Stephen Von Worley is a visual photographer who doubles as a clever blogger.
If you haven’t yet, you should check out his blog, Weather Sealed.
But if you don’t have the time [balogna, everyone has more time than they can use], or the energy for that extra mouse click [completely understandable], I’ll go ahead and whet your appetite.
With the help of Aggdata and software engineering gymnastics, Stephen von Worley created a map worthy of hanging on your wall and being called Pop Art.
What you’re feasting on is The Contiguous United States Visualized by distance to the nearest McDonald’s. 13,000 points [roughly], each representing what is arguably the most unhealthy eatery in the world. From this map, Stephen was not only able to illustrate and coin the phenomenon that has come to be known as McSparseness, which lies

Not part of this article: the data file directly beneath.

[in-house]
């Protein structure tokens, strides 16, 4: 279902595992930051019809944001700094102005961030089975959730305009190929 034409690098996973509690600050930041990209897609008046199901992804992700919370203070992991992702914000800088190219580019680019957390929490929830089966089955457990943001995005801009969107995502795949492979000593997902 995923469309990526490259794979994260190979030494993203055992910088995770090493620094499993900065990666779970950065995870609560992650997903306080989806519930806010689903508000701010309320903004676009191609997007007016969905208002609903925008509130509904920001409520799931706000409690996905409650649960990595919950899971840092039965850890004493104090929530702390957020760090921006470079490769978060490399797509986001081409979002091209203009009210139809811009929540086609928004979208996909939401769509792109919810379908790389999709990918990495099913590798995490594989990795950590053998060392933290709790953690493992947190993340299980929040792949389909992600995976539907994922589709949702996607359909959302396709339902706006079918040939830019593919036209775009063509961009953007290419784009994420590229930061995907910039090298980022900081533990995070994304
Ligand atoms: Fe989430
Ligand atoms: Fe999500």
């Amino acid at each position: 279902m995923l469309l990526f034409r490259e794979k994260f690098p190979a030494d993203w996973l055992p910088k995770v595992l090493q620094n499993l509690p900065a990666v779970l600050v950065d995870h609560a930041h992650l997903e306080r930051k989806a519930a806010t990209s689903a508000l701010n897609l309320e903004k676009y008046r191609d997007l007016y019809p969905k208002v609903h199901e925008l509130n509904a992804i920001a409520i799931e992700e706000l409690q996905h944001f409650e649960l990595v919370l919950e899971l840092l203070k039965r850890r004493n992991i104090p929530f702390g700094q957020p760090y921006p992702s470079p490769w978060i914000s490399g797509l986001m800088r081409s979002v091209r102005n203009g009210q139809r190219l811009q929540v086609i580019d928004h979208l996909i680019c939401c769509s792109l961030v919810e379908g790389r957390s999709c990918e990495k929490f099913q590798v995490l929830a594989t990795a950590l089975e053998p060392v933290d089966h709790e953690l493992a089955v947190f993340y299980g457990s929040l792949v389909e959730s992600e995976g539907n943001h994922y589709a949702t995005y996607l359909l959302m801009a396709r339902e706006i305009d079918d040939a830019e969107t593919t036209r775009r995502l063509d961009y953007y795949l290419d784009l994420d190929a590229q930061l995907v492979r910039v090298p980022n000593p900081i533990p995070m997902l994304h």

westward, towards the deepest, darkest holes in our map: the barren deserts of central Nevada, the arid hills of southeastern Oregon, the rugged wilderness of Idaho’s Salmon River Mountains, and the conspicuous well of blackness on the high plains of northwestern South Dakota.
But, more interestingly, he was able to precisely locate and coin the term McFarthest Spot, which lies “between the tiny Dakotan hamlets of Meadow and Glad Valley.”
The McFarthest Spot in the contiguous United States, as of September 2009, is no less than “107 miles from the nearest McDonald’s, as the crow flies, and 145 miles by car!”